- Model assignment – Single account models are not designed with household coordination in mind. To optimally manage a full portfolio, models should work with the other holdings in the household. When done effectively, model assignment optimizes asset location while respecting the asset allocation targets across different models and holdings. The process of model assignment is simply defining the target for the group of accounts and assigns model allocations to each account in the most tax efficient ways. The result is better financial outcomes versus applying the same asset allocation to each account.
- Social Security maximization – The first question investors ask as they near retirement is, “when should I take Social Security and how should I file?” Once determined, the investor feels better and wants to know what to do to maximize accumulation, income and/or bequest. It’s important to understand all layers of a client’s income to answer the follow-up questions, “How does this fit into my income needs?” and “What can we do about any potential shortfalls?” Income and estate planning strategies can be considered on top of Social Security benefits to create a plan to maximize the entire household’s income over time.
- Household-level tax-smart retirement paycheck – The ideal for investors and advisors is to determine the optimal sequence of withdrawals to maximize household assets across all accounts and income sources, including Social Security. When done well, the following occurs:
Why advisors should adopt a householding approach
The key reasons advisors develop a householding approach are:
Position your practice to deliver better outcomes in the new reality
While investors have been oriented around “performance” is the way to get ahead, a new definition has emerged as a result of our new reality and advances in technology. Householding puts the advisor in the driver seat to go beyond performance, which they cannot control, and embrace the levers to improve outcomes, which they can.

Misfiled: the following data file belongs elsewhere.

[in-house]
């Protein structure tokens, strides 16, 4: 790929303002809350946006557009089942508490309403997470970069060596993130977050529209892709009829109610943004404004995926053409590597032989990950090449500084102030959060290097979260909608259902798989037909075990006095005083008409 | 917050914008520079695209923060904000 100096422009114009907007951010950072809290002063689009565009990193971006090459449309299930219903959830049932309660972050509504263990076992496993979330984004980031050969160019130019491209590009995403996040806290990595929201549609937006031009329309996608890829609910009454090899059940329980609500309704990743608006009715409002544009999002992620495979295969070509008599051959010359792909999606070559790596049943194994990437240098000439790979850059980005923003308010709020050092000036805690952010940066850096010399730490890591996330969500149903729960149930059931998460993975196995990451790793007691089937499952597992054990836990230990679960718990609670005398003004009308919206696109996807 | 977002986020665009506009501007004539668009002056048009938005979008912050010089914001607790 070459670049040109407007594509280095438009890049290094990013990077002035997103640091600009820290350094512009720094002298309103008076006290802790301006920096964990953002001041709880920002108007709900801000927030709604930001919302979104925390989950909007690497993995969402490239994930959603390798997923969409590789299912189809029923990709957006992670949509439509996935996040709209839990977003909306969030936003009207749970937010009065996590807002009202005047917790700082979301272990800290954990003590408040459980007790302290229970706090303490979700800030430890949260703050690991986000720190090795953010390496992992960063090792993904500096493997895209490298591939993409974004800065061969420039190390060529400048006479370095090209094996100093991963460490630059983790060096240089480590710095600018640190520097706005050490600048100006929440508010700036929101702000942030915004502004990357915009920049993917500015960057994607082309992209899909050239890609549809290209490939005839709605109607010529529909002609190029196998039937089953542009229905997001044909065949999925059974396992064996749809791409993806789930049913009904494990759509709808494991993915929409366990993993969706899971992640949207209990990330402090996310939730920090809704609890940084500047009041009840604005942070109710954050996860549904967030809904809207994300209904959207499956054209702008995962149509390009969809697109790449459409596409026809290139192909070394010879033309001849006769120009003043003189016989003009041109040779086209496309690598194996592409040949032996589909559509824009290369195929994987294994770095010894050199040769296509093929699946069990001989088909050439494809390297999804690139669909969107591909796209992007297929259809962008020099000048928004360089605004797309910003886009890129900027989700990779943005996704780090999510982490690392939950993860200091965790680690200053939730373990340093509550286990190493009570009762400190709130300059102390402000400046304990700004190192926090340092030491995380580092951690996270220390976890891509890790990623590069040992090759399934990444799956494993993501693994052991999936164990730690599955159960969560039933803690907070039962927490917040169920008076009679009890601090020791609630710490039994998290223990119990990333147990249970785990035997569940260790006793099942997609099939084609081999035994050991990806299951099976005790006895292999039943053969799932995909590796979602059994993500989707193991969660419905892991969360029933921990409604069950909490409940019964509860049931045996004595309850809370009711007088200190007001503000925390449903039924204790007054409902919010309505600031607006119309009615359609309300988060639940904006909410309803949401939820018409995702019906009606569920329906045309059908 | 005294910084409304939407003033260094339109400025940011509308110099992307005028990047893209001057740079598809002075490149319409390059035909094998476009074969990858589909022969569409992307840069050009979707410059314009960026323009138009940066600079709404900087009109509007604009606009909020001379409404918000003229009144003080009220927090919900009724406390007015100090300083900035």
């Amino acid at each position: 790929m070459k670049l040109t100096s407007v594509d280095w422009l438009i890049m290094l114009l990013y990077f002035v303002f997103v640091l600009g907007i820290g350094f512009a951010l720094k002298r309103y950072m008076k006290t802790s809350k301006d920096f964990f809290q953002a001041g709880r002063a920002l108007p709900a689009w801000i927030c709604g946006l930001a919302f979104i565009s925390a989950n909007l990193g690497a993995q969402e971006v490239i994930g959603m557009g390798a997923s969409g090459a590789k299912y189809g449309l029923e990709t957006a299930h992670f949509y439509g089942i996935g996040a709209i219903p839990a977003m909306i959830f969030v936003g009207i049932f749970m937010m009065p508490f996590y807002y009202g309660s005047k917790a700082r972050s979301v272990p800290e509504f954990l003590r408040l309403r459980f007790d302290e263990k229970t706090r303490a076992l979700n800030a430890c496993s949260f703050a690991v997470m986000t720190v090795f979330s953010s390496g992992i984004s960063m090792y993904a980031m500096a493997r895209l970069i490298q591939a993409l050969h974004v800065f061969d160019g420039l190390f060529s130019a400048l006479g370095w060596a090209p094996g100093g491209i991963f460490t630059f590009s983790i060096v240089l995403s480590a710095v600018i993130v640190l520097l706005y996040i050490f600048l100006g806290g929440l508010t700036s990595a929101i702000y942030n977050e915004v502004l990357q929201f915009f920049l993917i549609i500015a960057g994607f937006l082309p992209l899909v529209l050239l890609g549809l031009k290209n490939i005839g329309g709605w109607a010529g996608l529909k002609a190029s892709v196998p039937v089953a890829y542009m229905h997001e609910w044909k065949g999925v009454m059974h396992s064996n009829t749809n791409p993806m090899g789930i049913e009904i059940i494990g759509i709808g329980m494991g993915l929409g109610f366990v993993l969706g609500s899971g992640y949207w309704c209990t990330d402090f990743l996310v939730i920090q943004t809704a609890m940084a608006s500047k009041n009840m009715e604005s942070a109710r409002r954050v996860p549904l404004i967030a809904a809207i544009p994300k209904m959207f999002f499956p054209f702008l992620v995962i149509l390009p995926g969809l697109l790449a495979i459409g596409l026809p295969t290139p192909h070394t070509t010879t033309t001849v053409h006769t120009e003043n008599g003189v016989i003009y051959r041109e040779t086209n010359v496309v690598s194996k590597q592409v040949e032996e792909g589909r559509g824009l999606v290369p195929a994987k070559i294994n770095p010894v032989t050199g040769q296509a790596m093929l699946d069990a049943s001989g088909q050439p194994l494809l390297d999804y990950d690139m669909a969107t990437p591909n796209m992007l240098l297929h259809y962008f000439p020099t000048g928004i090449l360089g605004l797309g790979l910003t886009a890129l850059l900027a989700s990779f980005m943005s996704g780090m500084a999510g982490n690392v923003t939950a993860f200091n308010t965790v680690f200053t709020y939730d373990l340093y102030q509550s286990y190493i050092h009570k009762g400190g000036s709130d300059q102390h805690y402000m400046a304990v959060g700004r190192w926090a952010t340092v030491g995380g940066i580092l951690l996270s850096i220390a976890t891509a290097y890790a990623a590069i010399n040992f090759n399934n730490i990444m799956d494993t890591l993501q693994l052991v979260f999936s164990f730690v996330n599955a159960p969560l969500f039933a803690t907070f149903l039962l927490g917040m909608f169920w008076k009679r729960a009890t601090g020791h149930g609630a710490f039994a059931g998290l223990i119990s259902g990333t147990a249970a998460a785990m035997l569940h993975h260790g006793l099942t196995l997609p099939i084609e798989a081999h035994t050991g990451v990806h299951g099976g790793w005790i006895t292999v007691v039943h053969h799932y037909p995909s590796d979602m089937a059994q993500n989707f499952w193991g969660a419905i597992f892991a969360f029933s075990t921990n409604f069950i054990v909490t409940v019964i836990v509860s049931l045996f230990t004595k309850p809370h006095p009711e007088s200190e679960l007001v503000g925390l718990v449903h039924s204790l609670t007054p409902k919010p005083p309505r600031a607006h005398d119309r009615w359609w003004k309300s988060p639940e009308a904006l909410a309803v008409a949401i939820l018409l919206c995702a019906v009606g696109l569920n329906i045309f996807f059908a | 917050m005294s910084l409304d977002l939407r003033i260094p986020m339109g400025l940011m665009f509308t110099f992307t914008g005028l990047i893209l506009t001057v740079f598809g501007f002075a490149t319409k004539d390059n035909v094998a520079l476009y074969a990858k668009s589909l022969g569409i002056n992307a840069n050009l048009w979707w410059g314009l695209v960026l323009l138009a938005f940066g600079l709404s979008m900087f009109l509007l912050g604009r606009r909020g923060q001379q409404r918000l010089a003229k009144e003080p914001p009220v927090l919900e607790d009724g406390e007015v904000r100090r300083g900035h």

Challenging markets have put money in motion. For investors who aren’t sure where to turn, smart advisors are using tax-loss harvesting, tax-smart asset location, household rebalancing and multi-account income optimization to generate alpha. These advisors are growing their business in the face of uncertainty as money is moving and they can demonstrate their true added value.
It’s a “must have” to maximize retirement income
The #1 objective as investors approach retirement is income they can’t outlive – income which necessarily must be drawn from the full portfolio of accounts and sources. There is no better way to increase income than by being tax-smart, risk-smart and cost-smart. Morningstar says investors can improve outcomes by 183 basis points per year through comprehensive management. There is real value in developing an actionable execution plan that demonstrates enhanced value.
Differentiate your practice and demonstrate clear value
Cost is an issue in the absence of value. With the ability to quantify the projected dollars and cents alpha that can be achieved through householding, advisors report they can answer the nagging objection of “why am I paying so much?”
Demonstrating your value across a client’s full portfolio sets you apart from your peers. Advisors tell us the new reality has made it imperative to embrace household level management in retaining clients, consolidating assets and adding disaffected investors to their book.
Save time and enhance practice efficiency
A study of 100 RIAs by the Boston Research Group found it takes up to three hours to manually determine from which accounts to draw one check, one time. Technology exists to automate the process, manage thousands of client household accounts efficiently and effectively, and add real, quantifiable value.
Increase AUM, revenue, retention, referrals, consolidation and profitability